AS A courtesy, the National Aeronautics and Space Administration (NASA) is allowing certain items for use as mementos to be taken aboard shuttle mission STS-129. The Peace Preschool at the Jerusalem International YMCA has been given the opportunity to send a banner into space. It's in the shape of a spacecraft. This would involve the children and connect with YMCA visionary Dr. Archie Harte, who long before the YMCA became a Jerusalem landmark could envision it as a place where people of different faiths and ethnic origins could walk through the doors, exchange their ideas and appreciate one another regardless of background. When an astronaut looks back to the Earth from space say those who have been there, they see the Earth looking so peaceful because from where they are, they do not see the borders, the strife or conflict. The goals of the YMCA, particularly the Jerusalem YMCA, are to eliminate human conflict and the borders that act as barriers between different human beings. The Peace Preschool, directed by Adena Levine, provides a framework for coexistence and mutual respect from the earliest and most impressionable age.
ON SUNDAY, after attending a memorial ceremony for his brother Yoni who was killed in the Entebbe rescue operation in July 1976, Prime Minister Binyamin Netanyahu attended a Sheva Brachot ceremony for Ya'acov Sinai and his wife Margalit, the newlywed granddaughter of Shas spiritual mentor Rabbi Ovadia Yosef. All the Shas ministers in the government were in attendance, as well as Ehud Barak, Silvan Shalom, Moshe Ya'alon, Isaac Herzog, Israel Katz and Gideon Saar, along with other ministers and MKs. Netanyahu, who was given a triumphal welcome, was asked to recite one of the seven blessings, and his wife, Sara Netanyahu, was given a rare honor. She was approached by Ovadia Yosef's daughter-in-law Yehudit Yosef, who said the rabbi wanted to bless her. Occasionally men enter the women's section at segregated Orthodox events but seldom do women enter the men's section. This was an outstanding exception. Yehudit led Sara to the head table, where Ovadia Yosef duly blessed her. For the often maligned Sara Netanyahu, it was a supreme compliment.
THERE WAS a lot of hugging and kissing at the dedication ceremony last week of the Max Fisher Square, a roundabout between Binyenei Ha'uma and Mishkenot Ha'uma, the new neighborhood under construction at the entrance to the city. Aside from Fisher's daughter Jane Sherman, who is a member of the Jewish Agency executive, the main recipients of the embraces were former Jewish Agency chairmen Sallai Meridor, who had proposed the construction of the square, and Ze'ev Bielski, during whose period of tenure the project had been implemented.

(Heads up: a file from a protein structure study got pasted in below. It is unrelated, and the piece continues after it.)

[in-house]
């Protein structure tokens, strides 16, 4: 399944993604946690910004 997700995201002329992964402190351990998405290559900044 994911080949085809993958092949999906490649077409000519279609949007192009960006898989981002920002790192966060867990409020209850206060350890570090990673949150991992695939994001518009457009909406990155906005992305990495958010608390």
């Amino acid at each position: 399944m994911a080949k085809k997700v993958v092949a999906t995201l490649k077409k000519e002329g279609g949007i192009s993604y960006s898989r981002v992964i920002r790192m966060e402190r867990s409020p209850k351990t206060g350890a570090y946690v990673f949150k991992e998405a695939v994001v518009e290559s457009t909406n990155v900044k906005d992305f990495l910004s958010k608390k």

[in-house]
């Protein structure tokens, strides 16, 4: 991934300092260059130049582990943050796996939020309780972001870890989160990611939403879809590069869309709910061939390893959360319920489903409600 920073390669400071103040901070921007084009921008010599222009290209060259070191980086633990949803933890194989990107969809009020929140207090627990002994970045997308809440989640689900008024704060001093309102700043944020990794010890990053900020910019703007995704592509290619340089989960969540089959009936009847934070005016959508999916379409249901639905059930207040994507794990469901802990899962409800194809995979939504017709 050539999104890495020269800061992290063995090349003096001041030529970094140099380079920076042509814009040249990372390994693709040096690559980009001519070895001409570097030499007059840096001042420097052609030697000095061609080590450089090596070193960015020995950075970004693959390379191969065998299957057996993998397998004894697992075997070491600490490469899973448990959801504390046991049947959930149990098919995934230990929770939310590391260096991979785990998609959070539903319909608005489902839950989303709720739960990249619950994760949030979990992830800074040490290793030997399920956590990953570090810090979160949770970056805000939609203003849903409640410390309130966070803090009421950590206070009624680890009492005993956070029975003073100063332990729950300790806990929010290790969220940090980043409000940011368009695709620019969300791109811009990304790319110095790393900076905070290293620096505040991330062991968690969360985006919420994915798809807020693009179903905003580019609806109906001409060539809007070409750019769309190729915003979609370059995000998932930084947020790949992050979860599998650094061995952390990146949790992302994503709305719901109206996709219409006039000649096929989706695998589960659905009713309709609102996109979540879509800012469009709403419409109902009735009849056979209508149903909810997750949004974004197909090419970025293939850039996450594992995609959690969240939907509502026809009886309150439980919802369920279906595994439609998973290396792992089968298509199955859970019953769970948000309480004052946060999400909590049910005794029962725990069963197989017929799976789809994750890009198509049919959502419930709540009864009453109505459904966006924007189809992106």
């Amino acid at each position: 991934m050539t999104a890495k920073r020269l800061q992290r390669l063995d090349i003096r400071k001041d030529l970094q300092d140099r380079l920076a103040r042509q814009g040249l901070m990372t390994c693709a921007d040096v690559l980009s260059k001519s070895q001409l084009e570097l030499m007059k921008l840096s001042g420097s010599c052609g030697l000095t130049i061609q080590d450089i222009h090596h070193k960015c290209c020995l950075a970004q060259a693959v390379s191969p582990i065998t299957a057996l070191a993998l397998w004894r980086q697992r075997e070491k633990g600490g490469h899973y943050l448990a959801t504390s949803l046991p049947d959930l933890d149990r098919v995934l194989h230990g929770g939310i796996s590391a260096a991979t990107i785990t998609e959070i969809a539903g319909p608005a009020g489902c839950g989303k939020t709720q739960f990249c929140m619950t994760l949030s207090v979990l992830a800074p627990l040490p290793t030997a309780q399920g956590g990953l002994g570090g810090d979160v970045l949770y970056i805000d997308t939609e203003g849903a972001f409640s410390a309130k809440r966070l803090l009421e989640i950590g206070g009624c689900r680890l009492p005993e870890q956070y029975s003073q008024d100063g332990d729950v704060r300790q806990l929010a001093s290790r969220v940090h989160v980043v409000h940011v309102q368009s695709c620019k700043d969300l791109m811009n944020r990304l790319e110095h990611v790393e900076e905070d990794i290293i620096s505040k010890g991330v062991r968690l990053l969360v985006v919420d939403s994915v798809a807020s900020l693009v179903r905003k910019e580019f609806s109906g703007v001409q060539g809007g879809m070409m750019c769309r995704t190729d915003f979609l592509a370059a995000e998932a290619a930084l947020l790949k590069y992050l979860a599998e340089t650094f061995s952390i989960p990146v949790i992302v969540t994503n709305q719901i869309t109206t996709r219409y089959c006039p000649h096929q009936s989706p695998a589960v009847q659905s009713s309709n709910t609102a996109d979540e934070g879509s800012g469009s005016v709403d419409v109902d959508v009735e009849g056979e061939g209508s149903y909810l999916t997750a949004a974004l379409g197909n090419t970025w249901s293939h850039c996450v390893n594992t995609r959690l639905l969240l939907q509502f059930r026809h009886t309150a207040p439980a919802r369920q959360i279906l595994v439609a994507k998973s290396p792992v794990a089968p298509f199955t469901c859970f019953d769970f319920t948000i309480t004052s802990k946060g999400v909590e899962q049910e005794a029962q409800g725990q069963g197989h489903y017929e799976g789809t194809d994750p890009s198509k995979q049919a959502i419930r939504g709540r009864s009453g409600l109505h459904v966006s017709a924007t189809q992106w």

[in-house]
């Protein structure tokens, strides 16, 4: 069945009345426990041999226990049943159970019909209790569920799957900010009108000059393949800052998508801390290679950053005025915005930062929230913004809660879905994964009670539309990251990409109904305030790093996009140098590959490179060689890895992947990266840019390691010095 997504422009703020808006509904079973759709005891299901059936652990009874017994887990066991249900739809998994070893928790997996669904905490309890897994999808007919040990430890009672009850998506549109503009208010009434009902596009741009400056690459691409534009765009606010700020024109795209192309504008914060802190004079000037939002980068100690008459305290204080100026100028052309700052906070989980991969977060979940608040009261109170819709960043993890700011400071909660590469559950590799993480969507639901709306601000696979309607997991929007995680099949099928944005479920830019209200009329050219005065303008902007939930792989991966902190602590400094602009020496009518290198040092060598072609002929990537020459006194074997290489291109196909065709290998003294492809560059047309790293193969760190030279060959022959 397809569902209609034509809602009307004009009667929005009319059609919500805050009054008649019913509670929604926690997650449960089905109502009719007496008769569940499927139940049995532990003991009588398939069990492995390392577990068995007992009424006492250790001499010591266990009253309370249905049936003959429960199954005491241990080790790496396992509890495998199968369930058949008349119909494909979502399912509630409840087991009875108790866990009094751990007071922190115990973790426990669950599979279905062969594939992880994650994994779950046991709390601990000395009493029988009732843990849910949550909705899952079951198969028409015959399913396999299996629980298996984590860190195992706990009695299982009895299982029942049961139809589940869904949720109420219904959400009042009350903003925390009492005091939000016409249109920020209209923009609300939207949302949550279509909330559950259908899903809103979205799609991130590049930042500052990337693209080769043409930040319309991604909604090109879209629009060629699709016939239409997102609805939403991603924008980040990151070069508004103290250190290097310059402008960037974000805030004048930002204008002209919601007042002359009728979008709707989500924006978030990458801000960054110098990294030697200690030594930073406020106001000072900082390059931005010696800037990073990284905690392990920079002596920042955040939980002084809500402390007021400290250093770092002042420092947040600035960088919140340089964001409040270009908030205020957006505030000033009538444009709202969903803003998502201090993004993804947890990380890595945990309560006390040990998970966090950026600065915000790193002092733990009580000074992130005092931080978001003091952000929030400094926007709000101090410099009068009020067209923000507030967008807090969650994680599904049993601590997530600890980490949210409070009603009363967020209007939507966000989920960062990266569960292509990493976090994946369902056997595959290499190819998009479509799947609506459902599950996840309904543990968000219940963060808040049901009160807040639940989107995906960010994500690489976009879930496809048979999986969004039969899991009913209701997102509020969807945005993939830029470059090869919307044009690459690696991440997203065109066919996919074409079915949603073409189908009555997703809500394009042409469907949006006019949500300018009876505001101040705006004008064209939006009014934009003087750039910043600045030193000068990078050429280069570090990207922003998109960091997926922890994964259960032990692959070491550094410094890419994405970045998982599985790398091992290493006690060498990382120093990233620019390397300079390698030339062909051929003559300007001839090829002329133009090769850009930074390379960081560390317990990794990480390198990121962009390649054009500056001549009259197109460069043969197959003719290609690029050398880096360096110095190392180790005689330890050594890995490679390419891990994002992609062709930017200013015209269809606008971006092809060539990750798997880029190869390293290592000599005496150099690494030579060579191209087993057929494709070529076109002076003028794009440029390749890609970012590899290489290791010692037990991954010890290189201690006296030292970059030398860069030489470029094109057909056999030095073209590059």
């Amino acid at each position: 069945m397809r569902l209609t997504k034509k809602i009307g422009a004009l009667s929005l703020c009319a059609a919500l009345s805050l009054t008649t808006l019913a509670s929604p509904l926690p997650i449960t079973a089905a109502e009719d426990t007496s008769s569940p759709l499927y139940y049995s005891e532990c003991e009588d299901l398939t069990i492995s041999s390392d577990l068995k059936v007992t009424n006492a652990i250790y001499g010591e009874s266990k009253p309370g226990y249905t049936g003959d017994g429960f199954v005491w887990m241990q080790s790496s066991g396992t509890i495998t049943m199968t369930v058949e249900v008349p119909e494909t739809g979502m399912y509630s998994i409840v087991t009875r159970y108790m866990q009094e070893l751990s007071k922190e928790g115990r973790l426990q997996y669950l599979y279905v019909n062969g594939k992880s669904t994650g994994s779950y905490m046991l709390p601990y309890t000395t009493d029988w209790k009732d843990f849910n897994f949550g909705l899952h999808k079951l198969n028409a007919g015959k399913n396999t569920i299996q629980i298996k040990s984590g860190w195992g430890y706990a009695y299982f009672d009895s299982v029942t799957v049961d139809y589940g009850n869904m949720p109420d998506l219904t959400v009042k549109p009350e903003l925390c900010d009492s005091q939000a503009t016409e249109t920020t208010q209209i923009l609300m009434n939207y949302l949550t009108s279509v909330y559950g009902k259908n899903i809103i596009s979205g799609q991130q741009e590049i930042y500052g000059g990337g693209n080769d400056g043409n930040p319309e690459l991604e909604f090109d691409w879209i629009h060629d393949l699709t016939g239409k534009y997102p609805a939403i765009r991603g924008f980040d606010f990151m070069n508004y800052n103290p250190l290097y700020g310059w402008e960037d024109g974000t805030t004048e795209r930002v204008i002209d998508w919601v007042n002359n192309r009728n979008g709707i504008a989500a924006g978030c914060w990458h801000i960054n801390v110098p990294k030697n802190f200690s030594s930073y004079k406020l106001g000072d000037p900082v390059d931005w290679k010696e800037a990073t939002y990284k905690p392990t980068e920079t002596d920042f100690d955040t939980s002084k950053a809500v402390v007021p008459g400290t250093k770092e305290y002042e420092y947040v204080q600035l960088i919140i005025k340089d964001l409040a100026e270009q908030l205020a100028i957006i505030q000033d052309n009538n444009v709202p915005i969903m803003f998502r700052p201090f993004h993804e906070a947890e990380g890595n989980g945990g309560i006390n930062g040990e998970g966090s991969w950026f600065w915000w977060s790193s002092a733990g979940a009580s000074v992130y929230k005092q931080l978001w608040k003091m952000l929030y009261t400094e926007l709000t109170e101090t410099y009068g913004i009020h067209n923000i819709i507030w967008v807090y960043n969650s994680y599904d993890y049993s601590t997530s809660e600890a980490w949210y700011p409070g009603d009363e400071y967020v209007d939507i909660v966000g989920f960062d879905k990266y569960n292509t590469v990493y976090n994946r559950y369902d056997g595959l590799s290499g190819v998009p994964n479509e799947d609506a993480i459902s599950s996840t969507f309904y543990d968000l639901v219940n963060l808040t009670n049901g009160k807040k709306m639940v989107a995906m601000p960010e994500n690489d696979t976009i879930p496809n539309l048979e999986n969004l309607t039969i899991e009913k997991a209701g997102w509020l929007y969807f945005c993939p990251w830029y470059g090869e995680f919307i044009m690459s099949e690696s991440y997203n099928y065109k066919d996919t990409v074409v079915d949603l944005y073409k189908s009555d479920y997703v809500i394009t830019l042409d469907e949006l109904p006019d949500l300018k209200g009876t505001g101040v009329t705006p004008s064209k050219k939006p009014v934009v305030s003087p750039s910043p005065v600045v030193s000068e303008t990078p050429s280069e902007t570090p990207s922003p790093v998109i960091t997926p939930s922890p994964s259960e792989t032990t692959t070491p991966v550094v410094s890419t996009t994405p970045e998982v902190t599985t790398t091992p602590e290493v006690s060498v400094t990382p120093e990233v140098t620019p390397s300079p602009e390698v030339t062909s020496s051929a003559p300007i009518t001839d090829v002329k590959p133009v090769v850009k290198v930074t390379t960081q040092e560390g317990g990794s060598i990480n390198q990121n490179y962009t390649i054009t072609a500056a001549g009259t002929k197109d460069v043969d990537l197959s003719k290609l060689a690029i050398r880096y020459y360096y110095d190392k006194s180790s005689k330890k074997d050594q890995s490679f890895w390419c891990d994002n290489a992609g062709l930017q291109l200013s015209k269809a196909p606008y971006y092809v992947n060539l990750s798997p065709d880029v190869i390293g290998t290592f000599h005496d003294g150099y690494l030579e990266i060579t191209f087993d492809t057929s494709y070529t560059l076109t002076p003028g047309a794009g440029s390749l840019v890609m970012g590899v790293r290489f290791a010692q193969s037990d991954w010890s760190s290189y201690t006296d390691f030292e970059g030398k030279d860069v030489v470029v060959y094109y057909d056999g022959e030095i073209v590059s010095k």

Fisher, who died four years ago just short of his 97th birthday, was a successful Detroit-based businessman, a generous philanthropist who gave to numerous causes in the US and Israel, a leader of almost every major Jewish community organization in the US, the founding chairman of the Jewish Agency board of governors, and a close adviser to US presidents and Israeli prime ministers. President Shimon Peres, who knew him well, said, "He was a leader that found the secrets of balanced wisdom, penetrating judgment, pragmatic potential, and natural authority." Carole Solomon, former chairperson of the board of governors of the Jewish Agency, recalled Fisher as a man who was dynamic and "not just tall, but a larger-than-life person" who exerted tremendous influence on the Jewish Agency board of governors. Jerusalem Mayor Nir Barkat saw the square as a celebration of the love that Fisher had for Jerusalem. Barkat never met Fisher, but he's had a lot to do with Sherman, who is no less passionate about Israel or less generous a benefactor than her father. "From the apple, I learned a lot about the tree," he said. Bielski commended former mayor Uri Lupolianski, who had the project approved in record time.
AN INTERESTING example of interfaith and international cooperation was the recent opening at the Austrian Hospice on the Via Dolorosa of an exhibition honoring the great Austrian Jewish novelist, essayist and psychologist Manes Sperber, who wrote extensively on politics, philosophy, psychology and literature. The exhibition, entitled "Manes Sperber - A 20th-century European," was on loan from the Jewish Museum, Vienna, and was shown under the auspices of the Austrian Cultural Forum Tel Aviv, which is directed by Dr. Arad Benko. The exhibition, which can be seen daily from 10 a.m. to 8 p.m., will remain open until August 23.